The battle That Saved Washington

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Battle at Monocacy, Md. July 9, 1864.

By mid 1864, Union General David Hunter was instructed to inflict damage on the Shenandoah and he ended up burning the Virginia Military Institute and other colleges and homes in the area of Lexington. After his defeat at the battle of Lynchburg and retreat, General Lee ordered General Early to take the Second Corps and link up with General  John C. Breckenridge to clear the Shenandoah Valley of all Union influence. After securing the Valley, Early was to invade Maryland, putting pressure on the Federal capital, Washington D.C. By  the first week of July, Confederates had entered Maryland and caught Union forces largely off guard. Major General Lew Wallace and roughly 3,200 inexperienced troops of the Middle Department, headed west from Baltimore, MD and took up a position just south of Frederick, MD at Monocacy Junction along the Monocacy River.  Grant, who was facing Lee in Eastern Va., ordered  the third division of the Sixth Corps north, hoping they would reach Maryland in time to slow Early’s advance. By the morning of July 9th, nearly 6,600 Union troops had gathered near Monocacy Junction, with Wallace in command. Early’s 15,000 Confederates were to the north in Frederick - the stage for battle was set.
 

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While the Confederates had won the Battle of Monocacy

Lew Wallace was ultimately successful. His efforts had delayed Jubal Early’s advance long enough for additional Union reinforcements to reach Washington D.C. By the time Early’s men reached the capital on July 11, help had arrived in the Federal capital. Some fighting and skirmishing occurred near Fort Stevens on the city’s outskirts, but Early was unable to take Washington. Early and his men withdrew back into Maryland and eventually crossed the Potomac River back into Virginia - their campaign was over. This is a little known battle of the war but an extremely important one. General  Lew Wallace went on to write the book Ben Hur the most acclaimed novel of the 19th century and he was selected as one of two Indiana’s people to the US Hall of Fame.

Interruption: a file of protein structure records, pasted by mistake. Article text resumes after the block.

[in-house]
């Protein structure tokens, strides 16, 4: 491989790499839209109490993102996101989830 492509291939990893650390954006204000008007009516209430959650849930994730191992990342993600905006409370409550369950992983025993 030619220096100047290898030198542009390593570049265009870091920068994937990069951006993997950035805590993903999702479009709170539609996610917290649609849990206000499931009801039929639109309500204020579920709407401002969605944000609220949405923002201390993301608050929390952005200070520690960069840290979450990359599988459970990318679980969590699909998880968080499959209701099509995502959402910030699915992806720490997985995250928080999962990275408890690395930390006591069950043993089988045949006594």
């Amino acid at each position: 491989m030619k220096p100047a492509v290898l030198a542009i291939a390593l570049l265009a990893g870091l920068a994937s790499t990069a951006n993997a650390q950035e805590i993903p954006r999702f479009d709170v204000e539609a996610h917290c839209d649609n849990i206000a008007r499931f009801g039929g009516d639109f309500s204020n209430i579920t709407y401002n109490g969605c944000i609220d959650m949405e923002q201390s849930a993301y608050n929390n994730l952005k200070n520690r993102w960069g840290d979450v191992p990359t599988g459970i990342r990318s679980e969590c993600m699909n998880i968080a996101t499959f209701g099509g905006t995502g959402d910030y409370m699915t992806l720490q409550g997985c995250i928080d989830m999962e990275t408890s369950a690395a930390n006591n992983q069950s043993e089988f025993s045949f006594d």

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A Large Sycamore was the source

of a dead limb used to make the pen. It is in the foreground of  Gambrill mansion (photo- NPS headquarters) built in the 1890s, Just to the left in the photo (not  shown) is the Gambrill mill (1830) which was used as a hospital during the war. The wood was especially punky and insect ridden. It had to be  infused with a plasticizer to make it useful. Such a condition makes for an interesting final product with unusual coloring and highlights. 

Fort Morgan And The Battle Of Mobile Bay August 1864

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Mobile Bay served the Confederacy well during the Civil War

as a strong focal point for International trade. However, late in the war it became obvious to the Union that the entire area needed to be taken. The bay was tightly controlled by  the CSA with three forts strategically placed at the entry including  Ft Gaines, Ft Powell and Ft Morgan. On the east side of the bay entrance is Ft Morgan which dates to early in the 19th century. Its guns served to severely thwart the main attack of Mobile Bay led by Admiral Farragut in August of 1864. It was here that one of his fleet hit a torpedo that sunk the USS Tecumseh. 

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Undeterred he is reported to have said

“Damn the torpedo's full  speed ahead” and the attacking fleet moved into the bay to do battle  with the under gunned Confederate navy. Eventually, Federal General  E.R.S. Canby landed the 16th U. S. Army Corps at Navy Cove to lay siege to Fort Morgan on August 9, 1864. The fort was taken by Federal Troops on August 23, 1864, the Union soldiers moved  northward to camp at Fish River before marching on to capture Mobile. It is also notable that Nave Cove was the site of the launching of the  “America Diver” which was a precursor to the famous CSS Hunley the first submarine successfully used in warfare.

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Roots of long leaf pine from the Civil War era

 are still preserved on the beaches of Navy cove which is adjacent to Ft Morgan. The trees were probably downed from the nasty hurricane of 1906. The Navy Cove pen is made from one of these pine roots. During the Civil War there were no trees in or around Ft Morgan for obvious reasons. The pine roots are heavy laden with resin which had preserved them from decay and this had to be removed before wood turning the pen could be completed. 

Battle at Tom’s Brook, Va Oct. 9, 1864

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In July of 1864 General Jubal Early’s

Confederate forces attacked Washington, D.C. This maneuver greatly perturbed President Lincoln who decided that he had reached his wits end with the Confederates in the Shenandoah valley of Virginia from  which Early had come. At this point Major Gen Philip Sheridan was chosen to take care of the valley by clearing it of the Confederates and burning it. On October 6, after major victories at Winchester and Fischer’s Hill, Sheridan began withdrawing, as his cavalry burned everything that could be deemed of military  significance, including barns and mills. . 

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The Confederates were not finished